• Freeze scope inside iterations and allow the team to work on delivering the most important work without context switching that costs them time and takes focus away from the most important work
…when you are ready to respond quickly, no matter what your competitors come up with, you will be able to respond and adapt.
Prioritization comes before estimation.
As a consequence of estimation … the estimations becomes the real value for a feature … because it is so easy to do first what is considered “cheaper”.
Product owner … divide any project into stories of only 3 relatively small sizes … small stories are finished on one to three days, medium stories are finished on three to six days and big stories are finished in six to twelve days …
  • nothing bigger than Big
  • sizes in your backlog come randomly (e.g not all small stories in the beginning)
  • the statistical distribution of the sizes would be constant and known over time
…the ability to slice work into “small enough” work items or stories will give you a high degree of throughput predictability…
…a better way to manage your projects is to acknowledge uncertainty, embrace change and fix the hardest constraints (time, people, resources) while letting uncertainty be managed through a variable scope.
“The best way to achieve predictable software development outcomes is to start early, learn constantly, commit late and deliver fast”
…If we batch the fixing of bugs to the end of the project – which we have to do if we take the layered approach – we will not know the real progress until we start fixing those bugs and very likely later than that…
Developer done … I’ve coded in what I think is the meaning of the requirement you gave me… 
  • verify that the developer has the same understanding as someone else (e.g. Tester, PO)
  • ask the end customer if what is implemented really solves the problem that it was intended to solve
Progress in software is measured by RUNNING TESTED SOFTWARE (stories) … RTS is the only metric that reliably describes the progress in a software project
#NoEstimates slicing principles:
  • there should be no huge stories (bigger than half a sprint)
  • several independent stories should fit into a sprint … six to twelve stories delivered in a 2 week period is a good rule of thumb
INVEST for stories – adapted…
  • E – essential (instead of estimated) … meaning that every story is absolutely required for the product to be viable
  • S – small (instead of specific) … small stories are well understood by the team and can be implemented in a short time frame
…I advocate that stories should be between 0,5 and 1 man days of effort…
Plotting progress based on RTS is giving a clear and verifiable progress information and actionable information.
Figure out:
  • What is the most important value to be delivered by the project from the customer’s perspective?
  • What is the amount of work that needs to be completed in number of stories to be delivered?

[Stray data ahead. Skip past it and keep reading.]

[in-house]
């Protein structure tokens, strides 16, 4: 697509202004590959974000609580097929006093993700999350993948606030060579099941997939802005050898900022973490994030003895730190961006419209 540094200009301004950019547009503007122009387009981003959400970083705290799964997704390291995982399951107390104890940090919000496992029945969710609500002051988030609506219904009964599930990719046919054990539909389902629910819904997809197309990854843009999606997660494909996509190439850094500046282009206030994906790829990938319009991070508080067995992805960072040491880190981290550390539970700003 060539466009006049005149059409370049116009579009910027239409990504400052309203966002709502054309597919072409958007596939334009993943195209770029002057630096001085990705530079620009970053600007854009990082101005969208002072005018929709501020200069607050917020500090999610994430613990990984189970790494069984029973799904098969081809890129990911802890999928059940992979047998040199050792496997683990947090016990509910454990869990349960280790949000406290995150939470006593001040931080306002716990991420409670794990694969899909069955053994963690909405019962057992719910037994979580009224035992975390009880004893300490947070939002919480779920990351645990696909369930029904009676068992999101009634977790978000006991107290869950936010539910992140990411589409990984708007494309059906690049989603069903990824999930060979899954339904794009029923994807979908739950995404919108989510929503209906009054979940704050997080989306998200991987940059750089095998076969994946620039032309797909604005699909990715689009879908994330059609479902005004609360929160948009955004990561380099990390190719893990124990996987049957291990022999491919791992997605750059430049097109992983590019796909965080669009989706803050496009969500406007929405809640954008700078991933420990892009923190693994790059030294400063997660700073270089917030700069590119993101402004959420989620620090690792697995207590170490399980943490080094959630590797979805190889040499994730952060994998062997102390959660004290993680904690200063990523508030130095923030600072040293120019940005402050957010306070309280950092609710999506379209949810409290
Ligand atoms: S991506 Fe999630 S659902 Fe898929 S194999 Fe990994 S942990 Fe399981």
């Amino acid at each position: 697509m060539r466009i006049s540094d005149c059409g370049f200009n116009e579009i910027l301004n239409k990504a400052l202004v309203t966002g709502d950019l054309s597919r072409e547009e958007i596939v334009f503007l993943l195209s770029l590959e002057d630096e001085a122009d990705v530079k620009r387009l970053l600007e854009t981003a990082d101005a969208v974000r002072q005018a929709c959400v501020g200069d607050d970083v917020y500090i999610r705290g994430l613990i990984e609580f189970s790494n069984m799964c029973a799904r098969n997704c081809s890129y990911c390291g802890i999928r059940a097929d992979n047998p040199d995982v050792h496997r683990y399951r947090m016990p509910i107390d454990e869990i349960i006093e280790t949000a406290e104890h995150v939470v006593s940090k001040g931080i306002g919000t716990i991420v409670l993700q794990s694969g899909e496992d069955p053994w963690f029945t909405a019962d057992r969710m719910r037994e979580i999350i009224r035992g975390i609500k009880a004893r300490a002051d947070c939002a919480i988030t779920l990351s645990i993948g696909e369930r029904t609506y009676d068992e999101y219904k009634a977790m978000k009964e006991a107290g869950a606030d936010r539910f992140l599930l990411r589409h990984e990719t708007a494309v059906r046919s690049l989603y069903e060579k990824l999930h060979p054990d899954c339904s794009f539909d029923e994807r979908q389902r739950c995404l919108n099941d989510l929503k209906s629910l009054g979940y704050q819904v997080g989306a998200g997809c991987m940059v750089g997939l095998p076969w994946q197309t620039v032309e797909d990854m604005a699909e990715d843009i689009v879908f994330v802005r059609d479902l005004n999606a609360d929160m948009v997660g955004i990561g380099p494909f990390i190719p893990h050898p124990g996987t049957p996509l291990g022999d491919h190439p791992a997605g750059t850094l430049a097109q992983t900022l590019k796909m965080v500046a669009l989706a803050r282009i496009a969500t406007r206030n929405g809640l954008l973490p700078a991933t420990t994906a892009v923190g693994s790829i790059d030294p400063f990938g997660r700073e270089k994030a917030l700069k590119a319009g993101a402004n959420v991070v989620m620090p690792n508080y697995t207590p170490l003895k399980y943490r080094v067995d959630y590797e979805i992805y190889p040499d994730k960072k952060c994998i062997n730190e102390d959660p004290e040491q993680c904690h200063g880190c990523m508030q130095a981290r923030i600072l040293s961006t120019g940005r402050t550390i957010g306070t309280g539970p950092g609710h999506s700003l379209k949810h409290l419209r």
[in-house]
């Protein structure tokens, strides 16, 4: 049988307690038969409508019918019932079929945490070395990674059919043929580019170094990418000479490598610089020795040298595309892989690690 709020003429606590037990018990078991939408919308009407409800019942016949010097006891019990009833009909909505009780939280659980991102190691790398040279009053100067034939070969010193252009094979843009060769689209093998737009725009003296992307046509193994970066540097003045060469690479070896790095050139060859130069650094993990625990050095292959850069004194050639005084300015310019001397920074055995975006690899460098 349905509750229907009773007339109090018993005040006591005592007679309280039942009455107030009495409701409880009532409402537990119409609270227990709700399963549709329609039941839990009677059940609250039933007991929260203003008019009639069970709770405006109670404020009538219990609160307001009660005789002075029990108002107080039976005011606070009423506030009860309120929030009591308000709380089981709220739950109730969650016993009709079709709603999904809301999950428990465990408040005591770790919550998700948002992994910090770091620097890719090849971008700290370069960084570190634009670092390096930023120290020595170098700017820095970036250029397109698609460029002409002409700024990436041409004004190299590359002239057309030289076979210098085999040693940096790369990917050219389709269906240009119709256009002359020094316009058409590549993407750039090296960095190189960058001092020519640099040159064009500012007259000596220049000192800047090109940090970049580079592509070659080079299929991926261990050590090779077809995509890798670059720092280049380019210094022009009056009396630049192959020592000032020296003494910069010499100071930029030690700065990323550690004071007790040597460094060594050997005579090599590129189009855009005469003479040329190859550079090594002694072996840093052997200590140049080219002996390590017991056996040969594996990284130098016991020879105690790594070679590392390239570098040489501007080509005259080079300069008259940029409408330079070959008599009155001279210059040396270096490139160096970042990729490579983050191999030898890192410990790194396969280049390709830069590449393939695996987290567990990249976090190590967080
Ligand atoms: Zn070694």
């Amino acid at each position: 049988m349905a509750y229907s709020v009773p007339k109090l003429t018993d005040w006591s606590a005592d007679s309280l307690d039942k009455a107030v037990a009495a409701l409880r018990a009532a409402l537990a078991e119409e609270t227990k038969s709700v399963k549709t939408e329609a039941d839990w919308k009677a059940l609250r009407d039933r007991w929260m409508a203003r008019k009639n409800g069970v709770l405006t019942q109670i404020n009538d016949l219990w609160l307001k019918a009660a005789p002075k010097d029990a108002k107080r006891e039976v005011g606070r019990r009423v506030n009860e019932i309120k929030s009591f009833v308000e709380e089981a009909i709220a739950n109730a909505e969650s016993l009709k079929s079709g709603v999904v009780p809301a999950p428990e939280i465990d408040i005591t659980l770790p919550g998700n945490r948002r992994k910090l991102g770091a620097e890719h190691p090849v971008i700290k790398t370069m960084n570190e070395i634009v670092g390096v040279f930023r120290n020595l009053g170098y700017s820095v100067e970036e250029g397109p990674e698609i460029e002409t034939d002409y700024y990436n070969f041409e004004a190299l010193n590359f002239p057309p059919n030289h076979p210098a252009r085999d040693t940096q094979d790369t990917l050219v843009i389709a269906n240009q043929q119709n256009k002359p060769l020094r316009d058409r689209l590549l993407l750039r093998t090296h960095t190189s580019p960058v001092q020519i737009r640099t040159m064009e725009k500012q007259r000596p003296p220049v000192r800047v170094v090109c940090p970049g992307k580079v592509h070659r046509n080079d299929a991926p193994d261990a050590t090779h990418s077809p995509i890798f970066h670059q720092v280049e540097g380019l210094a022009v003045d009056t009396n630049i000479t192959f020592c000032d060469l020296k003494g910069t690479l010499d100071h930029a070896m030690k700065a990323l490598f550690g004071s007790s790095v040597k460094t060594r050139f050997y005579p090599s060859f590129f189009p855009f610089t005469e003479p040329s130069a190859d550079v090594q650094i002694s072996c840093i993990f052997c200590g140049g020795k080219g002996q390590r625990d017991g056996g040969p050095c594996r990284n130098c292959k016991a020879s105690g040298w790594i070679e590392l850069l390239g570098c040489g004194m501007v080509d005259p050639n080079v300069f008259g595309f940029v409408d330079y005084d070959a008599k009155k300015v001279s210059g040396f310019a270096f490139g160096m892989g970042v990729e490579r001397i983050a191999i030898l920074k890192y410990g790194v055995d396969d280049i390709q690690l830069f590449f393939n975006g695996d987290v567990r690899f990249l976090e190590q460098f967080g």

• When should the next delivery of the project happen?
by asking:
  • What are your intermediary deliveries going to be used for?
  • When does the project need to go live with the first release?
  • What does the customer expect to accomplish with that first release?
  • How many and which RTS do you need to deliver until that first release?
  • How many RTS have you successfully delivered during the last 2 months (the length of the project until then)?
HAVING A CONSISTENT RATE OF PROGRESS is more important than estimating a project.
Slicing of stories:
  • Along functional dependencies
  • to separate quick from time intensive functionality
  • along user/role separation
…early in the project your top priority is not to ship something meaningful to your customer, but to obtain information on capacity, throughput and backlog size…
…in my research I’ve normally used the progress data from 3 to 5 iterations in order to define the initial progress rate…
Features (an aggregation of stories and a valuable bigger unit for the customer) – should be given a mandatory, maximum calendar duration.
How many user stories can a team deliver on an average week (story velocity)? How many features can our project deliver on an average week (feature velocity)?
The reason limiting work to a fixed time works is simple: it forces you to increase the frequency at which you collect feedback and evaluate progress.
  • use multiple levels of granularity to establish flexible requirements
  • use historical data to assess progress and forecast future delivery
  • cost is a multiplier of time; the only real variable the project team can control actively is value (in the form of scope)
Step by step toward #NoEstimates:
  1. Move to story points
  2. Stop estimating tasks
  3. Limit calendar duration of Features and Stories
  4. If you already are using story points remove some planning poker options
  5. Build histograms to track average duration for stories and features
  6. Use average cycle times for stories
  7. Finally work with stories as if they all had the same duration
…In fact, slicing stories is probably the most effective tool to manage scope and very few projects are using this approach effectively today … STORY SLICING IS THE LOST ART OF AGILE SOFTWARE DEVELOPMENT
By forecasting and showing progress very early on you are bringing the scope discussion to the first few days of the project … very few dependencies are created, unlike at the end of a project where removing some functionality may be harder than adding it in the first place…
…as we know more about the project (a feature or story) we question the need for that work and if possible remove that work…
…as you describe the scope of your project in the form of a matrix (STORY MAP), instead of a list you are able to see possible options for reducing scope much more clearly than if you only consider the list of features…
…when we slice features we create options that allow us to pro-actively manage the scope of a project… by creating different implementation options that are often implicit and non negotiable when we have larger features in the backlog…
Rolling wave forecasting allows you to adapt your plans constantly… your goal should be to make changes to the plans easier … the simple the planning process, the faster and more easily your projects will be able to accommodate the inevitable changes.

UUPS – the teasers list just became a little longer … I hope it inspired you to start reading the book and maybe share your opinions e.g. via a comment or join the discussion under #NoEstimates or #NoEstimatesBook.

Thank you Vasco Duarte for your efforts in writing this book. It’s really a great help and will bring a lot more momentum in the #NoEstimates movement.

Further readings